Rights, as most understand, are fundamental properties and abilities that must be respected of all human beings. Where do they come from? Some say God, but this would be flawed reasoning. Since there is no direct proof of a god, there is no direct proof of rights existing. Others say government, but this denies the implications of negative rights and the government's stated purpose to protect rights. The government only recognizes them.
Instead, correct reasoning would lead us to conclude we derive our rights from nature (if we actually have rights- but this discussion is not necessary since they are an assumption in this debate), since they are called natural rights. But do all living things have rights, and if they do, are they equal to ours? I dare say that an amoeba should not be granted equal protection under the law like humans.
Therefore, I can assert that humans derive their rights from our sentience: our ability to think, reason, be conscious, and act autonomously. We can make decisions that are not based purely on instinct.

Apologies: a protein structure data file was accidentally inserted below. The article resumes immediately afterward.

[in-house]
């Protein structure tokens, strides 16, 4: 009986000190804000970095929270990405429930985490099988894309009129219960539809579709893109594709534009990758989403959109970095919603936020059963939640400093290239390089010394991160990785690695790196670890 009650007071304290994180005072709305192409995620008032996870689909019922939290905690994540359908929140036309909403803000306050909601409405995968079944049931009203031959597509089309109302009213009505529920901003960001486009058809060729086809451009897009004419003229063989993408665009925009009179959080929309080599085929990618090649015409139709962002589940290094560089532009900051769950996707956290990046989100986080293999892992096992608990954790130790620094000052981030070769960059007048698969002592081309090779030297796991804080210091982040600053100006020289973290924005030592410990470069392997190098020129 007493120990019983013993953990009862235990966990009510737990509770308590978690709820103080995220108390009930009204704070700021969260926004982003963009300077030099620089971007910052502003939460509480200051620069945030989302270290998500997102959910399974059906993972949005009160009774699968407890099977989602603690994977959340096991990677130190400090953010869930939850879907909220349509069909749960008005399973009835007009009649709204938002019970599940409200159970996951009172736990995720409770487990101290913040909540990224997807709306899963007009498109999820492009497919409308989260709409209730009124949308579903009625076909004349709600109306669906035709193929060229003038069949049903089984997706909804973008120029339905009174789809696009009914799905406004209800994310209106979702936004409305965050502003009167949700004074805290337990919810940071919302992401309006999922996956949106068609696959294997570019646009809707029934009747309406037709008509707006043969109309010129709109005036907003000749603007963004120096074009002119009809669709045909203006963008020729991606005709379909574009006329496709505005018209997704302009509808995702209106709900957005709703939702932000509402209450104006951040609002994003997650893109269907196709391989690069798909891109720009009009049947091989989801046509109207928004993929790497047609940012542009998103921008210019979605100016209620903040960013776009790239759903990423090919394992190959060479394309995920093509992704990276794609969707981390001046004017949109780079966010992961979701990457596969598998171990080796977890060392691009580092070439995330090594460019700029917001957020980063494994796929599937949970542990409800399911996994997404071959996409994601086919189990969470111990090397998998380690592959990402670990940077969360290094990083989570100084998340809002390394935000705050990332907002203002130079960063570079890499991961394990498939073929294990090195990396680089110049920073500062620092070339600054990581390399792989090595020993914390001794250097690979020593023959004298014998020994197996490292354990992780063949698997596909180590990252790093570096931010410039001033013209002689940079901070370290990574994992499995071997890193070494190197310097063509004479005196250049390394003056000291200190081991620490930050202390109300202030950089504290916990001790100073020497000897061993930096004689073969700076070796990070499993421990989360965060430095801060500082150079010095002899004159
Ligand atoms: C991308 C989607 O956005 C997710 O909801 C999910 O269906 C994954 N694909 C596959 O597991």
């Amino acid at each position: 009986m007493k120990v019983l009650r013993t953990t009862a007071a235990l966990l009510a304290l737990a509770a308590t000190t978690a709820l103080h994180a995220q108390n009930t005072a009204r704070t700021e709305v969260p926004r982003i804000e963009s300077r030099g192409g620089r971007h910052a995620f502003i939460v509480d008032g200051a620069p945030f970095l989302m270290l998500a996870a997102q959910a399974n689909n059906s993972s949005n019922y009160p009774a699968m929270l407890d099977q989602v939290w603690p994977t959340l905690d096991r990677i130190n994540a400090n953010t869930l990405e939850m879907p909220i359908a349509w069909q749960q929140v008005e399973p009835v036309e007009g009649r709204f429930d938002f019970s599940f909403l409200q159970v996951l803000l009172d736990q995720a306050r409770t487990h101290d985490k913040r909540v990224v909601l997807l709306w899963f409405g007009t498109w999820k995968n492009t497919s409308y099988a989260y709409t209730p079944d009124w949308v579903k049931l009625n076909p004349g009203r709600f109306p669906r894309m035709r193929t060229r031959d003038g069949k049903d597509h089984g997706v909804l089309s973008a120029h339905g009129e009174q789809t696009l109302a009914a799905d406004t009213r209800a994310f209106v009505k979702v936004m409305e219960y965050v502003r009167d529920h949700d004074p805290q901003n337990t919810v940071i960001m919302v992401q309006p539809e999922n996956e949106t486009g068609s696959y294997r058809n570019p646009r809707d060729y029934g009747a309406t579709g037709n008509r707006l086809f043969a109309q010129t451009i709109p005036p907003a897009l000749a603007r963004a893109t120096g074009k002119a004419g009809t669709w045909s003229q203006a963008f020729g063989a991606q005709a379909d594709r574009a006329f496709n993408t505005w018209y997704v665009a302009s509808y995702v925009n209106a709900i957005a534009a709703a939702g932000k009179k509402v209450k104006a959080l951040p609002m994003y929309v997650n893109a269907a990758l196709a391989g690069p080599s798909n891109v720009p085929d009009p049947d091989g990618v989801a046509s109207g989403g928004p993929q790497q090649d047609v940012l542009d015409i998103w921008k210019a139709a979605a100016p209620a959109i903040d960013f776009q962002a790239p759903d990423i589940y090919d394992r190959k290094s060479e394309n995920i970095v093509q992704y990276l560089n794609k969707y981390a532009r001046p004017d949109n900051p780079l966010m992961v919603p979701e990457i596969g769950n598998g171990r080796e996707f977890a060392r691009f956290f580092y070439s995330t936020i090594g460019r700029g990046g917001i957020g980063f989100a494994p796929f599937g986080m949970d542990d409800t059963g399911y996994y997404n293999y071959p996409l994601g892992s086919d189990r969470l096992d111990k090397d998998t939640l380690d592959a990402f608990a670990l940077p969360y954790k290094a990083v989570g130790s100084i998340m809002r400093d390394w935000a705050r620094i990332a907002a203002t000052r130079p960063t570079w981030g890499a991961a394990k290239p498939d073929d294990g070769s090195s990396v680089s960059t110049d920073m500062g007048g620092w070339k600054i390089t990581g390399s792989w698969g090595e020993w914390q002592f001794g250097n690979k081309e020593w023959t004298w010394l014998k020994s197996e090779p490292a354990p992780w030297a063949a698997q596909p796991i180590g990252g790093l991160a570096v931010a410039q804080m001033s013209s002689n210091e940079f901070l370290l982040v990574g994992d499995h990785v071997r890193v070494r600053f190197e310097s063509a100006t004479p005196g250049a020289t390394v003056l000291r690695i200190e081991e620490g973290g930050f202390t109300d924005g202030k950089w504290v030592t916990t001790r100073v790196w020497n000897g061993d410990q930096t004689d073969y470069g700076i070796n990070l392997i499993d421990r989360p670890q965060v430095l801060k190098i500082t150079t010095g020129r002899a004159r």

Now, as stated by Thomas Jefferson in the Declaration of Independence, "all men are created equal." This means that the government cannot treat certain people more favorably than others; no one's rights are more important than someone else's. This logically leads to the conclusion that no fetus's rights (assuming it is human and protected by the government) should be held higher than its mother's.

I could end my argument here. This is simple egalitarian thought, and should suffice in convincing a pro-choice audience. However, I would like to further my claim by stating that the mother's rights are more important than the fetus's.

Where does the fetus obtain its life from? The mother. If it is removed from the mother's body, it cannot obtain necessary nutrients and will die. After birth, it is different since the baby can be completely taken away from its mom, be given up for adoption, and never bother the woman again.
However, until then, it is simply a parasite. Pro-lifers like to consider fetuses as separate humans, so I will run with that assumption. This 'person' has attached itself inside a woman and is a drain on her physical and emotional health. It causes lasting damage to her body [1] and has the potential to cause significant pain in childbirth, and can sometimes even kill the mother. It is clearly violating the mother's right to privacy, liberty, life, health and livelihood. It cannot do this without the consent of the mother. The mother is not stripping the child of its right to life by getting an abortion, she is affirming her own rights, since they were violated first by the person's intrusion in her body.